With pdflush, The dirty inode list is stored by the super block of the filesystem. Since the per-BDI flusher needs to be aware of the dirty pages to be written by its assigned device, this list is now stored by the BDI. Calls to flush dirty inodes on the superblock result in flushing the inodes from the list of dirty inodes on the backing device for all devices listed for the filesystem.

As with pdflush, per-BDI writeback is controlled through the writeback_control data structure, which instructs the writeback code what to do, and how to perform the writeback. The important fields of this structure are:

  • sync_mode: defines the way synchronization should be performed with respect to inode locking. If set to WB_SYNC_NONE, the writeback will skip locked inodes, where as if set to WB_SYNC_ALL will wait for locked inodes to be unlocked to perform the writeback.

  • nr_to_write: the number of pages to write. This value is decremented as the pages are written.

  • older_than_this: If not NULL, all inodes older than the jiffies recorded in this field are flushed. This field takes precedence over nr_to_write.

The struct bdi_writeback keeps all information required for flushing the dirty pages:

    struct bdi_writeback {
	struct backing_dev_info *bdi;
	unsigned int nr;
	struct task_struct	*task;
	wait_queue_head_t	wait;
	struct list_head	b_dirty;
	struct list_head	b_io;
	struct list_head	b_more_io;

	unsigned long		nr_pages;
	struct super_block	*sb;
    };

The bdi_writeback structure is initialized when the device is registered through bdi_register(). The fields of the bdi_writeback are:

  • bdi: the backing_device_info associated with this bdi_writeback,

  • task: contains the pointer to the default flusher thread which is responsible for spawning threads for performing the flushing work,

  • wait: a wait queue for synchronizing with the flusher threads,

  • b_dirty: list of all the dirty inodes on this BDI to be flushed,

  • b_io: inodes parked for I/O,

  • b_more_io: more inodes parked for I/O; all inodes queued for flushing are inserted in this list, before being moved to b_io,

  • nr_pages: total number of pages to be flushed, and

  • sb: the pointer to the superblock of the filesystem which resides on this BDI.

nr_pages and sb are parameters passed asynchronously to the the BDI flush thread, and are not fixed through the life of the bdi_writeback. This is done to facilitate devices with multiple filesystem, hence multiple super_blocks. With multiple super_blocks on a single device, a sync can be requested for a single filesystem on the device.

The bdi_writeback_task() function waits for the dirty_writeback_interval, which by default is 5 seconds, and initiates wb_do_writeback(wb) periodically. If there are no pages written for five minutes, the flusher thread exits (with a grace period of dirty_writeback_interval). If a writeback work is later required (after exit), new flusher threads are spawned by the default writeback thread.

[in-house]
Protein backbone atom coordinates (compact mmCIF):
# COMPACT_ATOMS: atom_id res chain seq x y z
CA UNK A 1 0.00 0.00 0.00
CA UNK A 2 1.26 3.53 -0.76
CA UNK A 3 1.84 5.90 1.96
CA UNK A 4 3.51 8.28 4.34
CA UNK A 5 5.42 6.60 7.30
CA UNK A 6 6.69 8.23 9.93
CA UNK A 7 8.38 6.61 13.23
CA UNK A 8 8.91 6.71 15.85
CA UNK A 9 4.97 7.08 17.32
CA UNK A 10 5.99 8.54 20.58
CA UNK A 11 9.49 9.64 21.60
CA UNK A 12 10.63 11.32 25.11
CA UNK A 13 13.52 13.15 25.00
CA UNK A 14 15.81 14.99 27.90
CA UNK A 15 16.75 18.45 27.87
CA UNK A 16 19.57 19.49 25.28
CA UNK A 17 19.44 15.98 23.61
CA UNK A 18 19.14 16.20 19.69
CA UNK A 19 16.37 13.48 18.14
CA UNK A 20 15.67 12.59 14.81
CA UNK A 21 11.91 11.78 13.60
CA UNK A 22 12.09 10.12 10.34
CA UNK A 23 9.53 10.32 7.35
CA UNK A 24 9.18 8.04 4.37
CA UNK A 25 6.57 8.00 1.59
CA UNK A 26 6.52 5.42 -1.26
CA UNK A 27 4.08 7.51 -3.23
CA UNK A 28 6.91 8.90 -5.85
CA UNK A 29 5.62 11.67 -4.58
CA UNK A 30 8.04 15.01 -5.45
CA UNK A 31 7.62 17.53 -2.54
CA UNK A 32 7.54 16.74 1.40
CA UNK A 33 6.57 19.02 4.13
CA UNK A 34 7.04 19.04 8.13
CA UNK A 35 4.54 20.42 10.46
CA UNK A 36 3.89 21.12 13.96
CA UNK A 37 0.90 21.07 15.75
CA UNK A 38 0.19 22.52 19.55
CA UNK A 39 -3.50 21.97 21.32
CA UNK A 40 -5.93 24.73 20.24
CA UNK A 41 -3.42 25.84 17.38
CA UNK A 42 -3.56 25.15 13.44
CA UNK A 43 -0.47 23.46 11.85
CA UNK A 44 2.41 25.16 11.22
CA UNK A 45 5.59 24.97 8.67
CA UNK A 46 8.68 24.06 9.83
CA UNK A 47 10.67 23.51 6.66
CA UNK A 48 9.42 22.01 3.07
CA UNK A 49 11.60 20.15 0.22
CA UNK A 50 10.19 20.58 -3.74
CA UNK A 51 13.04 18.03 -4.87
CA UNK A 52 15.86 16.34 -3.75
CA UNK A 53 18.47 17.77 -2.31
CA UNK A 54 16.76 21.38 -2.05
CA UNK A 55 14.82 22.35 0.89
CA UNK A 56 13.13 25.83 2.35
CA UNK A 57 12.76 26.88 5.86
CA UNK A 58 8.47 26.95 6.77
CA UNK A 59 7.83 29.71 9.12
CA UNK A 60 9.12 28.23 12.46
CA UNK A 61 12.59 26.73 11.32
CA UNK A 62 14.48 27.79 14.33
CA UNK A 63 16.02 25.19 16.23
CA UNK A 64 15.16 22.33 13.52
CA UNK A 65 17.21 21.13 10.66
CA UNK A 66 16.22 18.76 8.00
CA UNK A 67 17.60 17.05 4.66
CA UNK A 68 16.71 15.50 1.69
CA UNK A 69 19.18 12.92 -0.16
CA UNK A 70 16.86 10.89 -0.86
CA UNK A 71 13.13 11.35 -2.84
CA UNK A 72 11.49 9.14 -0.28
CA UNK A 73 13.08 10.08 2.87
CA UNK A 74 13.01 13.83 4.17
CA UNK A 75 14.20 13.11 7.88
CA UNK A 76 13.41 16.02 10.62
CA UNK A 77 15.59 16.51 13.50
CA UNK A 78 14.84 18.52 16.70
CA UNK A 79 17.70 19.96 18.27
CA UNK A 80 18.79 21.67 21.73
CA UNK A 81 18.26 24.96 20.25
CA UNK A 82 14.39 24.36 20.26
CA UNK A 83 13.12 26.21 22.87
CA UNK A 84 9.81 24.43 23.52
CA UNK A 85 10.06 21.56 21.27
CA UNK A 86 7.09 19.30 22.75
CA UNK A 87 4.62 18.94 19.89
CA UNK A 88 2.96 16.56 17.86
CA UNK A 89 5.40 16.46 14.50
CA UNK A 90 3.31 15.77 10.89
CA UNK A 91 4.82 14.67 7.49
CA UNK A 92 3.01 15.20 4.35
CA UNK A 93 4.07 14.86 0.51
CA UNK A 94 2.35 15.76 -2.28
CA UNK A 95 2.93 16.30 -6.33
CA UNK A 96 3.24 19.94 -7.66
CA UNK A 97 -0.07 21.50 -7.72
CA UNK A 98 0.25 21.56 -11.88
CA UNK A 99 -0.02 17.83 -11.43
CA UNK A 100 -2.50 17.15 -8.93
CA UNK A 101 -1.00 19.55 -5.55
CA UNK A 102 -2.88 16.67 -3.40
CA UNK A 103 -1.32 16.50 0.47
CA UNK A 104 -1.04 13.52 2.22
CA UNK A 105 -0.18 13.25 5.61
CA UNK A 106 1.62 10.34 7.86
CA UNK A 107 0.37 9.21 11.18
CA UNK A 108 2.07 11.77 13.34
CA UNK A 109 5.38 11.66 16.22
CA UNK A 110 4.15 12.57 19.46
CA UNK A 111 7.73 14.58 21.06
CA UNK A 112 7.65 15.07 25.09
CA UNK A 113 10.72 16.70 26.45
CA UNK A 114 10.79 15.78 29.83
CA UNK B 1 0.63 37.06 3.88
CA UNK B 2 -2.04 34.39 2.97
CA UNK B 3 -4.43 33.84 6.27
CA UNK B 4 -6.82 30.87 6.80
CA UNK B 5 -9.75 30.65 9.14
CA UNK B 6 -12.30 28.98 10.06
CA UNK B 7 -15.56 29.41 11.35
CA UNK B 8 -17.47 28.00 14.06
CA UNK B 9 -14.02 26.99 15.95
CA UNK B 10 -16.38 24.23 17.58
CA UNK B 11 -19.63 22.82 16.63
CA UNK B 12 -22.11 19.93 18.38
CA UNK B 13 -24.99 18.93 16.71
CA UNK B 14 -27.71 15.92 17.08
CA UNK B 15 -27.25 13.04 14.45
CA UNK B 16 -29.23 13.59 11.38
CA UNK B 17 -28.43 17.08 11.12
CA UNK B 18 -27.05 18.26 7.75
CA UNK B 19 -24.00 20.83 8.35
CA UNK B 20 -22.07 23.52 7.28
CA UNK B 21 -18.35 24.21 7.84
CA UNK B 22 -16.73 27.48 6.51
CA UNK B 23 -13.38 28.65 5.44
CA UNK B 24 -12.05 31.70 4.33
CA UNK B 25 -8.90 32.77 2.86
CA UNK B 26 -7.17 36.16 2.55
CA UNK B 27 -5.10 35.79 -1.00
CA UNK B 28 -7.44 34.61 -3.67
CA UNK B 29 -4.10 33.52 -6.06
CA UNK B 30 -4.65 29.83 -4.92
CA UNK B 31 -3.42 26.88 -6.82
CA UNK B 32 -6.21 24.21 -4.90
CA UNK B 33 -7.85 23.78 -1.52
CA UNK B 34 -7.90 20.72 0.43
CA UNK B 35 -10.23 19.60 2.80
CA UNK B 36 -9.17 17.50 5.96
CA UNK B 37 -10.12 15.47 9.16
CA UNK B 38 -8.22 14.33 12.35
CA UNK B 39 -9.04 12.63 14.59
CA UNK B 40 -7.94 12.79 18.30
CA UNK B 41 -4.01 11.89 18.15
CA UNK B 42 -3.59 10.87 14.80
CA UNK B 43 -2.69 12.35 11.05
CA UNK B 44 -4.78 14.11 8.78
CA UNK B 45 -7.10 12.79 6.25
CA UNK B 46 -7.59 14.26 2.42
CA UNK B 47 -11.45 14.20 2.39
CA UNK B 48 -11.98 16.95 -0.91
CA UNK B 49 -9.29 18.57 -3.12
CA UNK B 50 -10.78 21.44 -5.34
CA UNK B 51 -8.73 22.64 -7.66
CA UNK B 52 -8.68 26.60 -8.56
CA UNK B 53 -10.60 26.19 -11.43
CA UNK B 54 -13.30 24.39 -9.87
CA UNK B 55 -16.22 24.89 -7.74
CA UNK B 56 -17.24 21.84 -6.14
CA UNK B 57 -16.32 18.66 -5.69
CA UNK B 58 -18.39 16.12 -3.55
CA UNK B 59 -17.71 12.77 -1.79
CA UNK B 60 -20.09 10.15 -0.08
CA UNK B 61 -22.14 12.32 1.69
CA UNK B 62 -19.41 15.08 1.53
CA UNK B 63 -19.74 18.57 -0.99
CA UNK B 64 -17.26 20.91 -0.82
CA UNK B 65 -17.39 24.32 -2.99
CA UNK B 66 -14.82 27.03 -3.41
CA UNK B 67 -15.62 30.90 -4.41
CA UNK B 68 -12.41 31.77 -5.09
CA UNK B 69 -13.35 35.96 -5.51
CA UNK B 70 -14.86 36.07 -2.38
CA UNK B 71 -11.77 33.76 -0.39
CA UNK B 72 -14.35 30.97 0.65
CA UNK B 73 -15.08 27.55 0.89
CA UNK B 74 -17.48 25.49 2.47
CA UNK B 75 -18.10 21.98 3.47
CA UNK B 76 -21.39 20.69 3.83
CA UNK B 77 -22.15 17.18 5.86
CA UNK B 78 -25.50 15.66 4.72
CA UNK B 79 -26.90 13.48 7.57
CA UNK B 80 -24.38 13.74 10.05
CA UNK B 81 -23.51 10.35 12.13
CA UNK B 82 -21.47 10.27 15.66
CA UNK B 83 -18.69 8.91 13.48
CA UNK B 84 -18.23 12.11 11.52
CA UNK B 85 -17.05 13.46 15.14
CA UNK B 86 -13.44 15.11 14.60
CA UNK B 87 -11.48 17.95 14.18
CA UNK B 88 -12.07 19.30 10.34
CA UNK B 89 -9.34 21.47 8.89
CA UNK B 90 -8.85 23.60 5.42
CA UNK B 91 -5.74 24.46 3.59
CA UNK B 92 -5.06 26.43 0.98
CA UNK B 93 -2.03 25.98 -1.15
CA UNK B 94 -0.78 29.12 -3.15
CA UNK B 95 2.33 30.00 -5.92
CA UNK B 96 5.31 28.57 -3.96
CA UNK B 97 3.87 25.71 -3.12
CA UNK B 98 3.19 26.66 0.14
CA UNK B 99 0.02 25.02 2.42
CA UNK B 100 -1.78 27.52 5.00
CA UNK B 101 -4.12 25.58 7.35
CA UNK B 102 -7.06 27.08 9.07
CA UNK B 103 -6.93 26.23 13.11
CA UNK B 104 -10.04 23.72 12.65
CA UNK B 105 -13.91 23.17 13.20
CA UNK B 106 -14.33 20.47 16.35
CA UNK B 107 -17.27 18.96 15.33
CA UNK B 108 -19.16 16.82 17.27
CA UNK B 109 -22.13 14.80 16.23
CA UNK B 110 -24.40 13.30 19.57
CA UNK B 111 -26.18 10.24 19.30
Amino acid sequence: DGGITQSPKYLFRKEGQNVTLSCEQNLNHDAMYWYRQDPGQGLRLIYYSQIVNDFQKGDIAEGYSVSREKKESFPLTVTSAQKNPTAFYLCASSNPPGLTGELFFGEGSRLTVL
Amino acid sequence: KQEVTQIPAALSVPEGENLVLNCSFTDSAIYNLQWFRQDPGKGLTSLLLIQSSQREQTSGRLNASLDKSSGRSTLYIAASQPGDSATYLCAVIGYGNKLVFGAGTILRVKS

Writeback flushes are done in two ways:

  • pdflush style: This is initiated in response to an explicit writeback request, for example syncing inode pages of a super_block. wb_start_writeback() is called with the superblock information and the number of pages to be flushed. The function tries to acquire the bdi_writeback structure associated with the BDI. If successful, it stores the superblock pointer and the number of pages to be flushed in the bdi_writeback structure and wakes up the flusher thread to perform the actual writeout for the superblock. This is different from how pdflush performs writeouts: pdflush attempts to grab the device from the writeout path, blocking the writeouts from other processes.

  • kupdated style: If there is no explicit writeback requests, the thread wakes up periodically to flush dirty data. The first time one of the inode's pages stored in the BDI is dirtied, the dirtying-time is recorded in the inode's address space. The periodic writeback code walks through the superblock's inode list, writing back dirty pages of the inodes older than a specified point in time. This is run once per dirty_writeback_interval, which defaults to five seconds.

After review of the first attempt, Jens added functionality of having multiple flusher threads per device based on the suggestions of Andrew Morton. Dave Chinner suggested that filesystems would like to have a flusher thread per allocation group. In the patch set (second iteration) which followed, Jens added a new interface in the superblock to return the bdi_writeback structure associated with the inode:

    struct bdi_writeback *(*inode_get_wb) (struct inode *);

If inode_get_wb is NULL, the default bdi_writeback of the BDI is returned, which means there is only one bdi_writeback thread for the BDI. The maximum number of threads that can be started per BDI is 32.

Initial experiments conducted by Jens found an 8% increase in performance on a simple SATA drive running Flexible File System Benchmark (ffsb). File layout was smoother as compared to the vanilla kernel as reported by vmstat, with a uniform distribution of buffers written out. With a ten-disk btrfs filesystem, per-BDI flushing performed 25% faster. The writeback is tracked by Jens's block layer git tree (git://git.kernel.dk/linux-2.6-block.git) under the "writeback" branch. There have been no comments on the second iteration so far, but per-BDI flusher threads is still not ready enough to go into the 2.6.30 tree.

Acknowledgments: Thanks to Jens Axboe for reviewing and explaining certain aspects of the patch set.

Comments (14 posted)

That massive filesystem thread

By Jonathan Corbet
March 31, 2009